Inclusive leadership part I: The anatomy of an inclusive leader

  • 25 March 2021
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Inclusive leadership part I: The anatomy of an inclusive leader
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Hello everyone! My name is Dean Delpeache and I’m the Director of Talent and Diversity at Fiix. Over the next four weeks, I’ll be posting all about inclusive leadership and then hosting a workshop on the topic. (Check out this post from @Justine Rae if you want to learn more about me and the background to this series). Drop any questions or your own thoughts about inclusive leadership in the comments and stay tuned for more posts!


What is inclusive leadership?

Think about what motivates you at work. Maybe it's mastering your craft or making a difference. Maybe it’s the paycheque. 

Some of the people you work with might be motivated by the same general things. But never in quite the same way. That’s because everyone at your company is unique with diverse upbringings, goals, and beliefs. 

Understanding this, and using it to guide your decisions, is the foundation of inclusive leadership. Inclusive leadership all about finding out who someone is, what has shaped them, and how that affects them at work so you can create an environment that brings out the best in everyone.


Why you should care about inclusive leadership

The benefits of inclusive leadership are well-researched. It’s been shown that teams are more likely to hit their goals when they’re diverse and managed inclusively. Here’s why: 

  • Diverse teams contribute diverse ideas

  • Diverse ideas mean more ways to solve a problem and improve processes 

  • Inclusive leadership encourages people to express those ideas and for leaders to factor them into their decision-making

  • When people feel that they’re being heard, understood, and making a difference, they are motivated to keep contributing

This gives you an advantage over more homogenous, less inclusive teams that discourage contrasting ideas, even if they don’t mean to. They approach projects and problems from a narrow lens and are less likely to find better ways to work.

Here are more quick stats on the benefits of adopting inclusive leadership practices: 



The characteristics of inclusive leadership

There are six characteristics that inclusive leaders have, which I’ve outlined below:





Inclusive leaders recognize that diversity and inclusion are important to creating great outcomes. They are deliberately inclusive in all facets of the workplace and the relationships in it.


An inclusive leader shows their commitment to inclusivity using words and actions. They stand by this commitment even when it’s not easy. They acknowledge that they don’t have all the answers, accept criticism, and consider ideas that are different than their own.


Inclusive leaders actively learn about different worldviews and cultures, and the way they impact their teams. They’re always challenging their worldview by researching, asking questions, and being open to new information.

Cognizance of bias

Inclusive leaders understand that personal and organizational biases influence their decisions. They make a deliberate effort to identify biases and develop strategies to prevent them from impacting their actions.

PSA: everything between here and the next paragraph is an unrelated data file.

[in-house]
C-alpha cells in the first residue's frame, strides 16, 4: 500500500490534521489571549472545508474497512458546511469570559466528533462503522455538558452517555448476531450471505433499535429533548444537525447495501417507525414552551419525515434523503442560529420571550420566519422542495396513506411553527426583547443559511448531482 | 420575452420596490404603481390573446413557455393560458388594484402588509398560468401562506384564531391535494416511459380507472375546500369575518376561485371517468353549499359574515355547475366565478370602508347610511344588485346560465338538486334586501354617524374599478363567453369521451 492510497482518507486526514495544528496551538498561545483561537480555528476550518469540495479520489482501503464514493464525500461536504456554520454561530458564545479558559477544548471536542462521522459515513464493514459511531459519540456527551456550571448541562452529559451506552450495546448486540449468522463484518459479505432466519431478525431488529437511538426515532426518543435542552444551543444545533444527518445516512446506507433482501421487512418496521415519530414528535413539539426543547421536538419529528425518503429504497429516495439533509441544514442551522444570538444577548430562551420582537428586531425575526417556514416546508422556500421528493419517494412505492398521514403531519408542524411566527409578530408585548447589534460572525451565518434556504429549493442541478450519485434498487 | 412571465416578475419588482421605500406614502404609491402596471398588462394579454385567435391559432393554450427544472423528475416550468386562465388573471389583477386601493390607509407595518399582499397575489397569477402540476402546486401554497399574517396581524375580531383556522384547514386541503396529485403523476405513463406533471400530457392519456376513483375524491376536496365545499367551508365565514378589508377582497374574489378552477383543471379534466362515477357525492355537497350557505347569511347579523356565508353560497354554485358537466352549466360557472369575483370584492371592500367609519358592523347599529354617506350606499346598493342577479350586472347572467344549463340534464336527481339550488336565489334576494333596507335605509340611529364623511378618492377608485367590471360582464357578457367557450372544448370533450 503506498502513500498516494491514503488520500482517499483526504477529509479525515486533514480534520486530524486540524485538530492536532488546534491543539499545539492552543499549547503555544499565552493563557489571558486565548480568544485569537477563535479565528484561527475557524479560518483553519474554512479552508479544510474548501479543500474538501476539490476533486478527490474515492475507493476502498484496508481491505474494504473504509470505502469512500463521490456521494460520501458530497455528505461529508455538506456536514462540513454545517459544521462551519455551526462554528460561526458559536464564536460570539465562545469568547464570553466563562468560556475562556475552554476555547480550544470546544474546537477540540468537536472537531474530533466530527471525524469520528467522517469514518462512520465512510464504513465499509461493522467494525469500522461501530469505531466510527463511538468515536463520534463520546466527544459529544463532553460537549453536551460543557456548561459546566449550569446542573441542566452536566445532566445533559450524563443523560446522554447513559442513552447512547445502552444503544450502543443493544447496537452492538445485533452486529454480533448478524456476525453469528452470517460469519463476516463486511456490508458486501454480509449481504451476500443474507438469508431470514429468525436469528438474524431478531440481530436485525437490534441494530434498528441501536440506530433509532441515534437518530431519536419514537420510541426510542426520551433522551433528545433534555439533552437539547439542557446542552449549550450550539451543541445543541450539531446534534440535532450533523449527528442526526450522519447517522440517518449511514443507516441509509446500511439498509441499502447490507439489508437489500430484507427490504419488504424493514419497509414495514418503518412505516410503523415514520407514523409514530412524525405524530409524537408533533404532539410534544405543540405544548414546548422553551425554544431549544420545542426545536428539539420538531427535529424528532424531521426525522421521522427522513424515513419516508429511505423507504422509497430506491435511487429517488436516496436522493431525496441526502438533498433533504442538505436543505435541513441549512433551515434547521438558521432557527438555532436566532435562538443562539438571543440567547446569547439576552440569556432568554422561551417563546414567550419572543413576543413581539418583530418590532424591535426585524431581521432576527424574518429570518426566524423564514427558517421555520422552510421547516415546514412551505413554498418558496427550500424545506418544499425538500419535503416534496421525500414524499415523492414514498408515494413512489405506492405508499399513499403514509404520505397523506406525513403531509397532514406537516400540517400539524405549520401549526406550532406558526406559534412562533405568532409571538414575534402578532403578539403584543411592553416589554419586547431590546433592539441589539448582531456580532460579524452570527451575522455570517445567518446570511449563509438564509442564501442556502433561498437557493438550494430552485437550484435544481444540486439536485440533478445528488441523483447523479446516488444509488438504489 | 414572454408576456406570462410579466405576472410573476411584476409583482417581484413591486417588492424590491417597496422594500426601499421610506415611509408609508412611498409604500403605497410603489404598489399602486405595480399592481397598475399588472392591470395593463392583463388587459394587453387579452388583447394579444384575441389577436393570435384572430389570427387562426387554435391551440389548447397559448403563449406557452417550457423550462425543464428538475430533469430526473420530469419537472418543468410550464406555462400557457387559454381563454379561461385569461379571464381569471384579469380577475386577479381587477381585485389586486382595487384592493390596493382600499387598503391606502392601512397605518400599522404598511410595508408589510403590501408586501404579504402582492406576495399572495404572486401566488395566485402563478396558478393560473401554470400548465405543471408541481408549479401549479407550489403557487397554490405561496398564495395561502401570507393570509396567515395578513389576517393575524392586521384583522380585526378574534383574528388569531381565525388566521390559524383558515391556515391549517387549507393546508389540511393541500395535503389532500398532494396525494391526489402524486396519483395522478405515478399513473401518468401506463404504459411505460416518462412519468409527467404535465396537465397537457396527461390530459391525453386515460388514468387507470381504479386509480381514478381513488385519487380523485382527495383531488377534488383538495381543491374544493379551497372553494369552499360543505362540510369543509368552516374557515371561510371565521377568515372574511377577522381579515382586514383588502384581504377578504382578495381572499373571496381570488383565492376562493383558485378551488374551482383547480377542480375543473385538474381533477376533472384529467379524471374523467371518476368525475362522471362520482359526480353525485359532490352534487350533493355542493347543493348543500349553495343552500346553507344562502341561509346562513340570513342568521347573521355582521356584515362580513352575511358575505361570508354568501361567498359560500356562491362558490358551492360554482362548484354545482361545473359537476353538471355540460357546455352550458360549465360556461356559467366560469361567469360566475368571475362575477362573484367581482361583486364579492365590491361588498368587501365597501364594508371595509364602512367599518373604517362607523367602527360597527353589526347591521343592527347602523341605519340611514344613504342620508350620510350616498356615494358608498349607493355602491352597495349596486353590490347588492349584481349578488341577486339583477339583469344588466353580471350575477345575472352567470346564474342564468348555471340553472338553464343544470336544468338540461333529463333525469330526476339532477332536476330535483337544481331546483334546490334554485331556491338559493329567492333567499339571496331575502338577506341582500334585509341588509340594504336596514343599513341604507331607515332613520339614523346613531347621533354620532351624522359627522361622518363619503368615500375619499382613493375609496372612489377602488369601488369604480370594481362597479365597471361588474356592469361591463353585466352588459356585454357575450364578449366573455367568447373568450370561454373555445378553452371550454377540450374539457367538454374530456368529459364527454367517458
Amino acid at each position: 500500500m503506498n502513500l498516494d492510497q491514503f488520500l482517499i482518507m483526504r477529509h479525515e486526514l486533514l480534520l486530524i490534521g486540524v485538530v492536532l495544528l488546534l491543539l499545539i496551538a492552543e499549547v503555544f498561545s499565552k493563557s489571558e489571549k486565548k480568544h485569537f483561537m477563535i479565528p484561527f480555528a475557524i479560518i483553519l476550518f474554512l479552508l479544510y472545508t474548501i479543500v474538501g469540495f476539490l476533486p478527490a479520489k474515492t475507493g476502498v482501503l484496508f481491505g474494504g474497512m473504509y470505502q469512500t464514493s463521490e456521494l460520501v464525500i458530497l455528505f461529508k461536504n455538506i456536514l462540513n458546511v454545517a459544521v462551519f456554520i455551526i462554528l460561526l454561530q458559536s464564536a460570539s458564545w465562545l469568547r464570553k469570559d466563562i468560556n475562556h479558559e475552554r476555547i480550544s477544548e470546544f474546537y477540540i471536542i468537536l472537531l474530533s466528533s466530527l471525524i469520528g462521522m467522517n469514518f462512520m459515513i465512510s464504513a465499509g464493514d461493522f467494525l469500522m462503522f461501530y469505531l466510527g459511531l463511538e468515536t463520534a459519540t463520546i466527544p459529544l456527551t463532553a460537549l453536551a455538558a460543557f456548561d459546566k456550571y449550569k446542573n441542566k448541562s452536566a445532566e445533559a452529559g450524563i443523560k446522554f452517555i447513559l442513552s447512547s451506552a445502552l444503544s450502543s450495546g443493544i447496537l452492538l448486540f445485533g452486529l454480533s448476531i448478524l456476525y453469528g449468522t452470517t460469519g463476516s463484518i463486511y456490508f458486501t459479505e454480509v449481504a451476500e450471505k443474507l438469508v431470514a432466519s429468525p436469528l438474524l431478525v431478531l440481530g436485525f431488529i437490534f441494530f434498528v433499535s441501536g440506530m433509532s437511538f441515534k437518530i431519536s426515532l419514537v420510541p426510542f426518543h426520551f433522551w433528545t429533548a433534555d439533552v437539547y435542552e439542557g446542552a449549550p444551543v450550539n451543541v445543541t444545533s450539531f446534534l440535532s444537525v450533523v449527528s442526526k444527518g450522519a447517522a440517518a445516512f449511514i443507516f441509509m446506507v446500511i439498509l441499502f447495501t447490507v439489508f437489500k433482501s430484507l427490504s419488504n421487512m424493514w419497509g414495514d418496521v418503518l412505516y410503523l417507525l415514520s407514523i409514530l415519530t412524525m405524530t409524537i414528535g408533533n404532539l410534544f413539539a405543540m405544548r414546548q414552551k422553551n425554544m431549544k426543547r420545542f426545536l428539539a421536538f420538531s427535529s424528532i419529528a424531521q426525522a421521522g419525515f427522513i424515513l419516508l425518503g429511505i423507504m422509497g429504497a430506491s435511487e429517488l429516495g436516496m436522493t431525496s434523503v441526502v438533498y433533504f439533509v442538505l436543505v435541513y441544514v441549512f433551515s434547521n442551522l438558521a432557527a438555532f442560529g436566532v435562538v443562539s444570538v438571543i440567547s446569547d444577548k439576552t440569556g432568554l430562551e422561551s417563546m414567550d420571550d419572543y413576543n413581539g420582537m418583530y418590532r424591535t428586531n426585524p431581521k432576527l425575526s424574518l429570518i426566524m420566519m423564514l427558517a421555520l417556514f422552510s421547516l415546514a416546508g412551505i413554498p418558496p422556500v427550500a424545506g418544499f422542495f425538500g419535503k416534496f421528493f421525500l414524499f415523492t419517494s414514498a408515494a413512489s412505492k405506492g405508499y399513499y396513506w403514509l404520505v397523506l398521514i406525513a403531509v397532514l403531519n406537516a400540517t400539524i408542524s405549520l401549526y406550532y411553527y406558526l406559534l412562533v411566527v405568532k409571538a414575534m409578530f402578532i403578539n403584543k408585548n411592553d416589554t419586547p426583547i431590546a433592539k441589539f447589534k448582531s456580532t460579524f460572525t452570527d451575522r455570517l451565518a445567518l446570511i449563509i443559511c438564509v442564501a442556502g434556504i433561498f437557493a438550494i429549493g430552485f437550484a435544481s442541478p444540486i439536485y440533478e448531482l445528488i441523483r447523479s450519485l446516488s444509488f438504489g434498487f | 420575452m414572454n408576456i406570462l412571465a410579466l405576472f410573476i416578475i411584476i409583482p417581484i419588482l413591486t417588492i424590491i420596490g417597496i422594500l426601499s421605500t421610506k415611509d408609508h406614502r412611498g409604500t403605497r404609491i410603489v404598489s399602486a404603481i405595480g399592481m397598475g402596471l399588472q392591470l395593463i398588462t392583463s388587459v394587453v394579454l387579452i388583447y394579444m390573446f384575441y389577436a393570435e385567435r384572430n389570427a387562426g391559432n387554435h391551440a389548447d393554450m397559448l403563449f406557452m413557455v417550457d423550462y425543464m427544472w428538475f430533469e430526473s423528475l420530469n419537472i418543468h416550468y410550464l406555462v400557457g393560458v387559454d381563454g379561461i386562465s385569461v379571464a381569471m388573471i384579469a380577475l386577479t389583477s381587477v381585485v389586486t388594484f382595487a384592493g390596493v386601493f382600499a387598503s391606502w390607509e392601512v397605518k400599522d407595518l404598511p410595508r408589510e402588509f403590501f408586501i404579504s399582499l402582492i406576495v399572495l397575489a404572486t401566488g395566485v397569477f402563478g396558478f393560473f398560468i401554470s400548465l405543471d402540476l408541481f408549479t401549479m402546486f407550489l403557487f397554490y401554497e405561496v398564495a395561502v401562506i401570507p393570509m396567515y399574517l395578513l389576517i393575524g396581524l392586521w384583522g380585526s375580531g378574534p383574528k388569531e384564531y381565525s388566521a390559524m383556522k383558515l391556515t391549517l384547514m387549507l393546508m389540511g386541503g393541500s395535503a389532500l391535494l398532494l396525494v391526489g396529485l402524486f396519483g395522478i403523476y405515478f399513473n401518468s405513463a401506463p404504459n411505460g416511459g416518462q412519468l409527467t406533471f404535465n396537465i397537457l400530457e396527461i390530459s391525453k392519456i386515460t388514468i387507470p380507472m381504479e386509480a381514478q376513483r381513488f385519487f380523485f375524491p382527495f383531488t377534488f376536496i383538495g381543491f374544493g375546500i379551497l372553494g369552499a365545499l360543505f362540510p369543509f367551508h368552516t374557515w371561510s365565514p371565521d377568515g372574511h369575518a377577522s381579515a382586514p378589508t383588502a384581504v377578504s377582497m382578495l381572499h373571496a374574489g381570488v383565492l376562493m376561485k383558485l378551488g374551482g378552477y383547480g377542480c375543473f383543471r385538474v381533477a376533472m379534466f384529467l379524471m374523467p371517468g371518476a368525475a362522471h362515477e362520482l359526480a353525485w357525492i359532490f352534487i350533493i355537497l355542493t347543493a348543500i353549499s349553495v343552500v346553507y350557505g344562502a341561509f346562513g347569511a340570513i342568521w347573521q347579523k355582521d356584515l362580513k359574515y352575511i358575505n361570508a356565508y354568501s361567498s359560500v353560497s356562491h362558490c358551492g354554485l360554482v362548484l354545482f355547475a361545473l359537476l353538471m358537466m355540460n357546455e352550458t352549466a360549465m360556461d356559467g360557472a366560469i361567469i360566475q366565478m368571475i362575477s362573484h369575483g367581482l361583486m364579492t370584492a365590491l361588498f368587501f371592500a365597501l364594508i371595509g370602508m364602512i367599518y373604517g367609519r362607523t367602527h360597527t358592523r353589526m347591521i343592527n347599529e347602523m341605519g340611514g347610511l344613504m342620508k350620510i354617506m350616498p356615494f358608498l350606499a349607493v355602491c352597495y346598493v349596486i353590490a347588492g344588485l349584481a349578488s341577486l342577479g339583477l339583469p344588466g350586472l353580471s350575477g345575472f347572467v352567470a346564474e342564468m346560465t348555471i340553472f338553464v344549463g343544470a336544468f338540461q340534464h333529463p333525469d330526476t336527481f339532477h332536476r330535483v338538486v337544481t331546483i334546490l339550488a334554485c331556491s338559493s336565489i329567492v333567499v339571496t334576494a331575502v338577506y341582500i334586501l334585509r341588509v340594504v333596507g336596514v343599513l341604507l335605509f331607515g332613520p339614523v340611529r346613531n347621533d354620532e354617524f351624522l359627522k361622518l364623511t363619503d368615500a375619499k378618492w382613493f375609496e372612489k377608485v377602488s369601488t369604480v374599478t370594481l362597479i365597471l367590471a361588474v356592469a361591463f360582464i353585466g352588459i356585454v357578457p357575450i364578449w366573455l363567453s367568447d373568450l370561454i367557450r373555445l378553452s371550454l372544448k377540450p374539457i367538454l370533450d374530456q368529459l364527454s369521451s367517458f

How to identify and manage personal bias

Personal bias is any way of thinking, acting, or talking that favors one thing, person, or group over another. We all have biases. They’re normal. But negative biases are hurtful and hamper everyone’s ability to do their best work.

The first step to address bias is to realize it’s happening. You can do this by developing deeper relationships with colleagues. When you learn about the factors that shape a person’s identity, you develop respect and understanding for the way they work. This changes the way you think and behave toward them.

For example, if someone is behind on work, you might assume they’re lazy. But they might be a tired new parent. When you know this, you can catch your bias before it impacts you.


Cultural intelligence

Inclusive leaders are aware of how their peers and colleagues see and interact with the world. They use that understanding to develop deeper relationships with those they work with.


Inclusive leaders know how to help team members understand each other’s worldviews. They develop an inclusive, productive team while respecting everyone’s motivations, culture, and true self.


What you can do tomorrow to start being an inclusive leader

Here are four things you can start doing tomorrow to develop inclusive leadership: 

  1. Make a personal commitment to developing diversity and inclusion on your team. Write it down. Say it out loud. Do this before you even walk into work.

  2. Research common, exclusionary language. For example, a meeting is often called a pow-wow. But this word is a sacred part of Native American culture and is exclusionary.

  3. Make a list of everything you do as a leader, like running meetings, and think of ways to make them more inclusive. 

  4. Get an accountability partner at work. Meet with them regularly to talk about your goals, progress, and roadblocks.


How to measure your progress toward inclusive leadership

You can’t improve something you don’t measure, so here are two ways to track your progress toward inclusive leadership:

  1. Create a 360 review process. A 360 review is when you get feedback from direct reports and peers as well as your manager. These reviews are anonymous and include questions about leadership styles and inclusivity.

  2. Do an Intercultural Development Inventory (IDI) assessment. This assessment measures your cultural awareness and competency so you can identify opportunities for improvement.


What you can do next

Here are two resources if you want to dive deeper into inclusive leadership:

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